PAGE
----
A questionnaire is a list of both closed and open-ended questions formulated by a researcher with the sole purpose of collecting information from respondents. A research questionnaire is designed in such a way that the information it is expected to extract is specific. Although questionnaires are cost-effective, quick, as well as easy to administer and analyze, they have numerous drawbacks.
One of the main drawbacks of questionnaire research is that responses are difficult to probe or alter. Both the researcher and respondent are limited to what the questionnaire offers. This is because, as Coolican (2014) explains, questionnaires are standardized and highly structured thus allowing little or no flexibility. While the respondent may not be allowed by the questionnaire to elaborate on an issue or clarify a response, the researcher is not able to probe the response further thus limiting the information given. This may be made worse if only a few of the questions are open-ended since the respondent has no opportunity to qualify their responses.
Another shortcoming of questionnaires is the respondents capability to give feedback. Some respondents may not get the opportunity to respond yet they may be holding invaluable information, thus leading to low response rates, which is dangerous for scientific research (Rowley, 2014). In the contemporary setting, for instance, most questionnaires are posted online, and this means that anyone who is not connected to the internet may never get an opportunity to respond. Additionally, questionnaires sent via postal mail may be ignored or never reach the targeted audience. This is made worse by the fact that for one to respond to a questionnaire, they must be able to read and write. Therefore, some demographics, especially those comprising the uneducated poor, may not respond yet they may have information that is critical to the research topic.
Another major setback of questionnaires is the inability of the researcher to determine the emotional state of the respondent at the time of filling in the questionnaire. According to Rowley (2014), in some cases, respondents are either highly positive or negative about an issue while those who are neutral have no time for the questionnaires. This means that the information given may be rather biased since there is no personal contact between the researcher and the respondent. It may also be difficult for the researcher to determine how truthful the respondent is, and how much thought they gave to the questions. Such a drawback is sure to affect the results, particularly if the questionnaire is intended to probe a sensitive issue or attitude.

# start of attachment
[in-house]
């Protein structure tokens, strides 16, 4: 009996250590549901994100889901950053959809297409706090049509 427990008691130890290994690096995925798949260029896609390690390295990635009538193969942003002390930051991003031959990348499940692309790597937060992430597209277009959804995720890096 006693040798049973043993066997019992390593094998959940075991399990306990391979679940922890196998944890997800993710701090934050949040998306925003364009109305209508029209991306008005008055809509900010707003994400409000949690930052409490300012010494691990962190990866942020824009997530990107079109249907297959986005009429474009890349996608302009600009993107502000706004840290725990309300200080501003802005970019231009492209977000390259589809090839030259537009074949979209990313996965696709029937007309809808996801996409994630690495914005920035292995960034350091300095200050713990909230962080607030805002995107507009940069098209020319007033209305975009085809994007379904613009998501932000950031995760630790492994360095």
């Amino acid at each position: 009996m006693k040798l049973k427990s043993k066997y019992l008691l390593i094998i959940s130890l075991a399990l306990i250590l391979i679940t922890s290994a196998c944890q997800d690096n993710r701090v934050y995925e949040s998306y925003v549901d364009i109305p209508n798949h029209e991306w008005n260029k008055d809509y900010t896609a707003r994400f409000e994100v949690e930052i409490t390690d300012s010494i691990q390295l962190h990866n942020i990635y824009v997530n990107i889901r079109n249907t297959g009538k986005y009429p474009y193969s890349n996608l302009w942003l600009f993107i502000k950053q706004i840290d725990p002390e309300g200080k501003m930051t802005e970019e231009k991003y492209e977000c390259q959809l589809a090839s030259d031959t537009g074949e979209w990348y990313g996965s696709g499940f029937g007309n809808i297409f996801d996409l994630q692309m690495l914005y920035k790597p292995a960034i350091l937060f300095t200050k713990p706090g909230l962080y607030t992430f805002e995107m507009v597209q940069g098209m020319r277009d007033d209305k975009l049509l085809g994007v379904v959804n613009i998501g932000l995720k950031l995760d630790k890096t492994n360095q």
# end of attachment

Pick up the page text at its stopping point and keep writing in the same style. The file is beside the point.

Response from the wrong person is another confounding setback to the use of questionnaires. Some targeted persons are too busy to respond to questionnaires. Although it is only natural for the researcher to assume that the targeted person is the one who fills out the questionnaire, it is not always the case (Coolican, 2014) For example, a high-ranking company official may be too busy for a business-related questionnaire thus opt to hand it to their junior to fill it out. This will definitely affect the results since the best-suited person to respond has delegated the duty to a person who may not be privy to the most crucial information.
In conclusion, although questionnaires may be cheap and easy to administer, they are cumbered with countless drawbacks. In addition to responses from the wrong persons and the limited scope of questions, the target population is limited to the literate. The researcher may also not interpret the emotional states of the respondents. Therefore, the use of questionnaires is not the most objective research instrument unless it is supplemented with others such as interviews and observations.
Rowley, J. (2014). Designing and using research questionnaires. Management Research Review, 37(3), 308-330.
Coolican, H. (2014). Research methods and statistics in psychology. Psychology Press.
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